• Autopoiesis by Ken Rinaldo includes fifteen musical and robotic sculptures that interact with the public and modify their behaviors based on both the presence of the participants and each other.[1]
  • Jean-Pierre Hebert and Roman Verostko are founding members of the Algorists, a group of artists who create their own algorithms to create art.
  • A. Michael Noll, of Bell Telephone Laboratories, Incorporated, programmed computer art using mathematical equations and programmed randomness, starting in 1962.[7]
  • Maurizio Bolognini works with generative machines to address conceptual and social concerns.[8]
  • Mark Napier is a pioneer in data mapping, creating works based on the streams of zeros and ones in ethernet traffic, as part of the "Carnivore" project. Martin Wattenberg pushed this theme further, transforming "data sets" as diverse as musical scores (in "Shape of Song", 2001) and Wikipedia edits (History Flow, 2003, with Fernanda Viegas) into dramatic visual compositions.
  • Canadian artist San Base developed a "Dynamic Painting" algorithm in 2002. Using computer algorithms as "brush strokes," Base creates sophisticated imagery that evolves over time to produce a fluid, never-repeating artwork.[9]

Software art[edit]

Main article: Software Art
  • For some artists, graphic user interfaces and computer code have become an independent art form in themselves. Adrian Ward created Auto-Illustrator as a commentary on software and generative methods applied to art and design.

Architecture[edit]

  • In 1987 Celestino Soddu created the artificial DNA of Italian Medieval towns able to generate endless 3D models of cities identifiable as belonging to the idea.[10]

Literature[edit]

Live coding[edit]

Main article: Live coding

Generative systems may be modified while they operate, for example by using interactive programming languages such as Max/MSP, Fluxus, Isadora, Quartz Composer and openFrameworks. This is a standard approach to programming by artists, but may also be used to create live music and/or video by manipulating generative systems on stage, a performance practice that has become known as Live coding. As with many examples of Software Art, because live coding emphasises human authorship rather than autonomy, it may be considered in opposition to generative art.[11]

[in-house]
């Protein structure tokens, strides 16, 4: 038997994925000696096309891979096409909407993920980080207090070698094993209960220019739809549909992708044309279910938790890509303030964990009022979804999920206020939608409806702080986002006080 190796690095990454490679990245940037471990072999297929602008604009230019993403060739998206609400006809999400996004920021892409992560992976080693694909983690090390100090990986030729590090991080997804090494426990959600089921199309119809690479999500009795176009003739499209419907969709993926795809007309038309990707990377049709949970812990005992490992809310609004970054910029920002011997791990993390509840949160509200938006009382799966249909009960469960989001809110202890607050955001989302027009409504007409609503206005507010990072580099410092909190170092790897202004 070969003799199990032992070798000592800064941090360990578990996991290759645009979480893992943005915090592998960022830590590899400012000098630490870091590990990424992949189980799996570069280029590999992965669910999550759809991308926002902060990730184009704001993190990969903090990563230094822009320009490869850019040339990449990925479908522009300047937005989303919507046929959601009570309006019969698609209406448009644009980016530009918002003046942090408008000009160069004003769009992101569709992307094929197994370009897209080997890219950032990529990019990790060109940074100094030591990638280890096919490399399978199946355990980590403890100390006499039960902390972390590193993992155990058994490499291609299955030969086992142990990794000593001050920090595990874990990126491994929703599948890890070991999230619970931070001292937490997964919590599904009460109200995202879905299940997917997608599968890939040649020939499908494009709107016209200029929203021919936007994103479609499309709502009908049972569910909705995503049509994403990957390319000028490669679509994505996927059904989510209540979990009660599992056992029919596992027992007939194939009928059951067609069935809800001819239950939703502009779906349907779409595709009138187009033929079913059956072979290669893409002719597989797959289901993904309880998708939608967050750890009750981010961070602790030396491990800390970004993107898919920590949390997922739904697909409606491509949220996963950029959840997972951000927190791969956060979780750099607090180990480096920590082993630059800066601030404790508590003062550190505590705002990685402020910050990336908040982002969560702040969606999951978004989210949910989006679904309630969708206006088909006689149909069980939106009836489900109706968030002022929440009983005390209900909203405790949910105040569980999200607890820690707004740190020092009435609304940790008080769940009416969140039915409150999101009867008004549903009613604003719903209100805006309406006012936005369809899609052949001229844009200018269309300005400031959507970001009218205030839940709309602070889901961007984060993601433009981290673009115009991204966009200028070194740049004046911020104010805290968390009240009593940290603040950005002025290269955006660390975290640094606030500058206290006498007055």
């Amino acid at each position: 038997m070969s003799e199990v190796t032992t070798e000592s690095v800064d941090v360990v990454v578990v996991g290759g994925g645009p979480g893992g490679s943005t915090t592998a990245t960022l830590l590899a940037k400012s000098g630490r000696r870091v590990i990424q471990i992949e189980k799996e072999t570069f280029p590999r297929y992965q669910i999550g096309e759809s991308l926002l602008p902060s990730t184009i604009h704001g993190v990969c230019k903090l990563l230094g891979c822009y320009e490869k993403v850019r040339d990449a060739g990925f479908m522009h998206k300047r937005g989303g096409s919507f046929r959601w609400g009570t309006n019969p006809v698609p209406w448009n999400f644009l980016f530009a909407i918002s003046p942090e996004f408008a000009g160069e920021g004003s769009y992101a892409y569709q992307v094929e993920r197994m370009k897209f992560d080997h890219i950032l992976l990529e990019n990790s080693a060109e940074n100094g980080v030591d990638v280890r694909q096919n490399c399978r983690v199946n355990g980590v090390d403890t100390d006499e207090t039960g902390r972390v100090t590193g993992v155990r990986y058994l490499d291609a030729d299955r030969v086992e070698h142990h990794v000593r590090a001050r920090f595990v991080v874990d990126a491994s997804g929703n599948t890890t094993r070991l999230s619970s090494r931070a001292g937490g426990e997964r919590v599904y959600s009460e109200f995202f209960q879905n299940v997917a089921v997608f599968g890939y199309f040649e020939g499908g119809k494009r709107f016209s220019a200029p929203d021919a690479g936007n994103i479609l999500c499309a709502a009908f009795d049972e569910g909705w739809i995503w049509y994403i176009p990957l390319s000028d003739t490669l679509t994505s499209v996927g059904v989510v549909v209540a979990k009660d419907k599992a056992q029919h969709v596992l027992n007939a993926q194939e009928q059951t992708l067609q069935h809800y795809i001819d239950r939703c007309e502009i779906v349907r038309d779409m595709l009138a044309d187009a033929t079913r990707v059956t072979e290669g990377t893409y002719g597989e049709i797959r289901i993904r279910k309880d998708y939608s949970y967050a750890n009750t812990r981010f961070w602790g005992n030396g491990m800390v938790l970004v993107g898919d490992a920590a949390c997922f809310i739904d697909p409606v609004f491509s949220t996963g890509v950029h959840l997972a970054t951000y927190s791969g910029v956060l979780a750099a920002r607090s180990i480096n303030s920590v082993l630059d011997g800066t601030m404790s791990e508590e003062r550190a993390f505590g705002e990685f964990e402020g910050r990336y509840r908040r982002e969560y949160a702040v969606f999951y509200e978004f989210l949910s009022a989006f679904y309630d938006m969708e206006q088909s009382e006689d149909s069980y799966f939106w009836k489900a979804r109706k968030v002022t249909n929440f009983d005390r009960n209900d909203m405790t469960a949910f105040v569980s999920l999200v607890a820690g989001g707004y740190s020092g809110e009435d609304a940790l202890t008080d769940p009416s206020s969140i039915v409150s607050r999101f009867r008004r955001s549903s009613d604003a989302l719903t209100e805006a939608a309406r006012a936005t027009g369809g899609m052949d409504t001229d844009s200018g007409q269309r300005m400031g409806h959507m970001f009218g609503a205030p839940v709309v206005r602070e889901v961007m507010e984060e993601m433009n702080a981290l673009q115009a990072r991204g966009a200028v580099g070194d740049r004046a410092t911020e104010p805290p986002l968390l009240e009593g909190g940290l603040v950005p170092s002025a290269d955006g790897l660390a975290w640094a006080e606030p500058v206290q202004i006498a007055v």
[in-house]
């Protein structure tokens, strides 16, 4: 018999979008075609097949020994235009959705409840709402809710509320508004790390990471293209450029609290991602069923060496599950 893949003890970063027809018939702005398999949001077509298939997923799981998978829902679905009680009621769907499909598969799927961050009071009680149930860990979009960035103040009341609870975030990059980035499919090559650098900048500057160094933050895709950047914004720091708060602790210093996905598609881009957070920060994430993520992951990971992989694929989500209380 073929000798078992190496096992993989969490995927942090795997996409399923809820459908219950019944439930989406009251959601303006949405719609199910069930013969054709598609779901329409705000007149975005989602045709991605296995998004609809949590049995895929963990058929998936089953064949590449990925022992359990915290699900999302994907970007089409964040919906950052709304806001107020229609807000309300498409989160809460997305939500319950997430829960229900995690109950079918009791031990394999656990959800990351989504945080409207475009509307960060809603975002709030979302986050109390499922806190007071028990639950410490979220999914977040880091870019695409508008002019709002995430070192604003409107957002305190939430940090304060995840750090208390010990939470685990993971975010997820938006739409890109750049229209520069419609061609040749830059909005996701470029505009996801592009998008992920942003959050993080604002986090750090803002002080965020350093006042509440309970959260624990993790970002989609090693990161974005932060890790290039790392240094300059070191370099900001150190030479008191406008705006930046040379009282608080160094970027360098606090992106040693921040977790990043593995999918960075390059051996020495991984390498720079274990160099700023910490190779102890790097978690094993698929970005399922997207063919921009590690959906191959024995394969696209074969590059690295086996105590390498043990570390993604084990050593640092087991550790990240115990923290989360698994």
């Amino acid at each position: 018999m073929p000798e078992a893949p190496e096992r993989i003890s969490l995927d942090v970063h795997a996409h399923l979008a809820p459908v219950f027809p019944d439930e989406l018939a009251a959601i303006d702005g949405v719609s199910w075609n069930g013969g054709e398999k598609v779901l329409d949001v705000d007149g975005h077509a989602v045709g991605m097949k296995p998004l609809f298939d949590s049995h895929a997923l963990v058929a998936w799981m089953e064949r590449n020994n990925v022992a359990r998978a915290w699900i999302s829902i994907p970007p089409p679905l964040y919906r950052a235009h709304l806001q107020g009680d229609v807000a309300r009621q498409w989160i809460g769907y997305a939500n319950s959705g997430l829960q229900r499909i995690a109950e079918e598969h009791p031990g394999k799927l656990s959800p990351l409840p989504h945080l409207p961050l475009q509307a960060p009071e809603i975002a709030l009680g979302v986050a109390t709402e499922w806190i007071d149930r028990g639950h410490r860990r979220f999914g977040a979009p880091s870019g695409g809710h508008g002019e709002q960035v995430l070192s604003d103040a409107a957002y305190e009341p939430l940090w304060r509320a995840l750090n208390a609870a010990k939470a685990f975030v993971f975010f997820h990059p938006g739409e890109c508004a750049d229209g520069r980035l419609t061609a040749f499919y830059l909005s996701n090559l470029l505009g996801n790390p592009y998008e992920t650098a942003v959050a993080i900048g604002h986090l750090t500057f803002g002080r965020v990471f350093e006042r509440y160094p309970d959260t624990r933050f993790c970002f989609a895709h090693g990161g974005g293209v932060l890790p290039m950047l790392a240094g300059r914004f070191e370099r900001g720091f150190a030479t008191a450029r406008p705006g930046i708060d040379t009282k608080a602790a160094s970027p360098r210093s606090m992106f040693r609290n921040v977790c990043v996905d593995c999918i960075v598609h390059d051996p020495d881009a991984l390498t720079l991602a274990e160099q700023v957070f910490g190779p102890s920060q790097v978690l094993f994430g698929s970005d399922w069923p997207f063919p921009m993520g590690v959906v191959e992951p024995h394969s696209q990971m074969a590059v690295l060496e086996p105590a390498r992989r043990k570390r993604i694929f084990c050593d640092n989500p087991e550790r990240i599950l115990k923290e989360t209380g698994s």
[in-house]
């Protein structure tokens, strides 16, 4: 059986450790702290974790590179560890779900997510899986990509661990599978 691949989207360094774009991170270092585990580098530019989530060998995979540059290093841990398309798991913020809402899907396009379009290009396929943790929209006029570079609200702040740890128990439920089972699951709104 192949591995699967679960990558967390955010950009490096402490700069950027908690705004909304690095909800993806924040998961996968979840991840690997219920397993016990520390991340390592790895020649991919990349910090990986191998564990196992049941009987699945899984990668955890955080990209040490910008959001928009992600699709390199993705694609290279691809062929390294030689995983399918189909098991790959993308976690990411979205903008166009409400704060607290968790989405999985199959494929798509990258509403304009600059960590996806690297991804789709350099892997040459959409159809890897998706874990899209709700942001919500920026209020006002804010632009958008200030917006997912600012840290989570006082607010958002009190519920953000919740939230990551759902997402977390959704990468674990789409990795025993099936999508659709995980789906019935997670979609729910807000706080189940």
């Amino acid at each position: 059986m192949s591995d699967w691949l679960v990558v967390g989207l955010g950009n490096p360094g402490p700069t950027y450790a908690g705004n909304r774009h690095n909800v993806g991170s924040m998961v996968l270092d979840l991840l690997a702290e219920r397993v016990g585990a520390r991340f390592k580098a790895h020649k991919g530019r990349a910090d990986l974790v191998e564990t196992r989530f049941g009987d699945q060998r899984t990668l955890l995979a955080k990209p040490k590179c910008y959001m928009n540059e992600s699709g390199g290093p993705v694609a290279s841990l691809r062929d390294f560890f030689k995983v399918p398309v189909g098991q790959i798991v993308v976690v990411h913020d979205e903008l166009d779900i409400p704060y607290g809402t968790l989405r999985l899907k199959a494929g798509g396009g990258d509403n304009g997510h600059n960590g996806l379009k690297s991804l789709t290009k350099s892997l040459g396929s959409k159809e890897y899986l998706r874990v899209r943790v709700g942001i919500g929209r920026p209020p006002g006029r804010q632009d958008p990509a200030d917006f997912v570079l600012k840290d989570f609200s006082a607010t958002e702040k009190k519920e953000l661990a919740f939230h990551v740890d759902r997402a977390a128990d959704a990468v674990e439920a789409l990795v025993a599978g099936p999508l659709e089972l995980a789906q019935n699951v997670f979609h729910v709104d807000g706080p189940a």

Generative art systems and methods[edit]

Generative art systems can be categorized as being ordered, disordered, or complex. Here complex systems are those that have a mixture of both order and disorder and typically exhibit emergence. Ordered generative art systems can include serial art, data mapping, the use of symmetry and tiling, number sequences and series, proportions such as the golden ratio, and combinatorics. Disordered generative art systems typically exploit some form of randomization, stochastics, or aspects of chaos theory.

While ordered generative art systems are as old as art itself, and disordered generative art systems came to prominence in the 20th century, contemporary generative art practice tends to lean in the direction of complex generative systems. Evolutionary computing approaches have been especially productive as a way to harness and steer complex expressions of aesthetic form and sound at a high level either by interactively choosing and breeding individual results leading to improved hybrids, or by applying automatic selection rules, or both.

Other computational generative systems that move towards complexity include diffusion-limited aggregation, L-systems, neural networks, cellular automata, reaction-diffusion systems, artificial life, and other biologically inspired methods such as swarm behaviour.